Sunday, July 24, 2011

Canadian Conservatives Slash Environmental Assessment

Recently, in the speech from the throne, the Canadian Conservative government affirmed its commitment to improving environmental assessment, now it is gutting those institutions responsible for environmental oversight.

The Conservative government of Canada is cutting jobs and funding to the environmental agency that evaluates policies and projects. These cutbacks ensure that Canadians will have less information about proposed resource projects.


Conservatives are getting rid of a third of the full-time staff at the 17-year-old Canadian Environmental Assessment Agency. The Agency provides Canadians with high-quality environmental assessments that contributes to informed decision making, in support of sustainable development. They play a leadership role in the review of major projects assessed as comprehensive studies and those referred to review panels. They also coordinate the Government of Canada's Aboriginal consultation activities during the environmental assessment process.

As reported in a Canada.com article, by Amy Minsky, the Canadian Environmental Assessment Agency is looking at a cutback of almost half of their budget. According to the agency's planning documents, 43.1 percent of their budget has been cut, resulting in budgetary reductions of $13 million dollars ($30 million in 2011-12 reduced to $17.1 million in 2012-13). This is in addition to cuts In 2010-2011, when the agency had its budget cut by 6.9 per cent, or $2.2-million.

With an increasing number of large-scale mining projects coming down the pipe — including Stornoway Diamond Corp.'s foray into Quebec's first diamond mine, Taseko Mines Ltd.'s gold-copper mine in British Columbia, and the Enbridge oil pipeline — now is not the time to start taking risks, said Stephen Hazell, an environmental lawyer based in Ottawa.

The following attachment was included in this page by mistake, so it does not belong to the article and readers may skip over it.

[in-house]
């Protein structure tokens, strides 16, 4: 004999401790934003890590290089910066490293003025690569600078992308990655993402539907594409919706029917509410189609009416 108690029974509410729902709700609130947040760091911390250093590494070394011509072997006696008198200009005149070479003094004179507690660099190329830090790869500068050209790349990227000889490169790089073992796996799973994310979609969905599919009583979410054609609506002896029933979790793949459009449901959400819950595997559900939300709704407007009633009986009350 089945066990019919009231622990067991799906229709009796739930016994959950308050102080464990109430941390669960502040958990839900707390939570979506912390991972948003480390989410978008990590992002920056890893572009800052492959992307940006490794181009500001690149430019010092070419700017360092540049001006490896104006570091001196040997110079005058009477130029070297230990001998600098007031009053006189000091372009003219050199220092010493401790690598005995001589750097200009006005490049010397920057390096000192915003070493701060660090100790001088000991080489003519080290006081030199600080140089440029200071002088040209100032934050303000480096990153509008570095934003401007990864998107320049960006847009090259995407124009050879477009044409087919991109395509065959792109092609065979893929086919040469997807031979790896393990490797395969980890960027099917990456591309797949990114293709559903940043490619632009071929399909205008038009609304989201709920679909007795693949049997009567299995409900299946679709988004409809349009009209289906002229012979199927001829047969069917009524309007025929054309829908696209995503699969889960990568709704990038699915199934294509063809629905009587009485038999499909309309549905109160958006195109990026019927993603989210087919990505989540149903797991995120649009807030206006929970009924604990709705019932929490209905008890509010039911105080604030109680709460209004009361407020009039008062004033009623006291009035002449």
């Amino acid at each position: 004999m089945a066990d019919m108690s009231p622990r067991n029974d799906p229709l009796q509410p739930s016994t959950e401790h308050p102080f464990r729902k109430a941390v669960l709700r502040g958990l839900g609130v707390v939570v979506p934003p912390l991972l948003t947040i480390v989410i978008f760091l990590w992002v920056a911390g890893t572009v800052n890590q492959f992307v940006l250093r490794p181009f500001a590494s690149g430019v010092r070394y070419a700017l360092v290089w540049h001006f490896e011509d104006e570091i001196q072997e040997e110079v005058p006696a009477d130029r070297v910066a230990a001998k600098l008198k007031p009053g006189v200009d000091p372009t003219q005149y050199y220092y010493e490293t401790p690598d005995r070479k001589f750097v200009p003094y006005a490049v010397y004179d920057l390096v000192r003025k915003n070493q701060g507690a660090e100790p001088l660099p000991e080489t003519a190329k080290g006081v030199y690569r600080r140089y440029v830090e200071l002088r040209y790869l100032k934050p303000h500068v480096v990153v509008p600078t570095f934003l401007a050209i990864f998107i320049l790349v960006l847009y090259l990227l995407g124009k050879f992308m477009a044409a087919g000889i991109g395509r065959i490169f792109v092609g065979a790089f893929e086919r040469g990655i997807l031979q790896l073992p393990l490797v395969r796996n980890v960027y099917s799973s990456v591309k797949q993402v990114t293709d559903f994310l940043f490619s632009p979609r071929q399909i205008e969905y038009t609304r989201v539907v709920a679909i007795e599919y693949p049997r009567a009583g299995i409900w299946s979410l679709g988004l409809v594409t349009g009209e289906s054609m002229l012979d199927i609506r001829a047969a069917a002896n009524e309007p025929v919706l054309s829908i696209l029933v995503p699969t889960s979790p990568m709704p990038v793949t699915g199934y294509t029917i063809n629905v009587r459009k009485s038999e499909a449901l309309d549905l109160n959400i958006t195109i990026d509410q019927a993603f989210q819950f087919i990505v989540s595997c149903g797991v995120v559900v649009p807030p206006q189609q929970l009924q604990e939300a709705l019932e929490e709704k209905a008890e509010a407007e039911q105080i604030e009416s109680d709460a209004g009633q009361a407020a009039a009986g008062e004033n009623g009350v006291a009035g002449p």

Hazell indicated that the proper environmental assessments could have averted the three month long BP oil spill in the Gulf of Mexico in 2010. "BP didn't get it sorted out, and the engineers at Fukushima didn't get it figured out. Sometimes it happens. Bad things happen," he said.

One of the programs that were cut specifically aims to improve the regulatory framework for major projects.

Hazell indicated that the Conservatives have been slowly withdrawing from the assessment act which already contained loopholes. "Perhaps these cuts they're planning are just another way of reducing federal environmental assessment and getting government off the backs of industry," Hazell said.

Cuts to the Environmental Assessment Agency, Environment Canada and the NRC paint a clear picture. With its ever expanding anti-environment agenda, it is no wonder that the federal Conservatives want to weaken government organizations with opposing views.

© 2011, Richard Matthews. All rights reserved.

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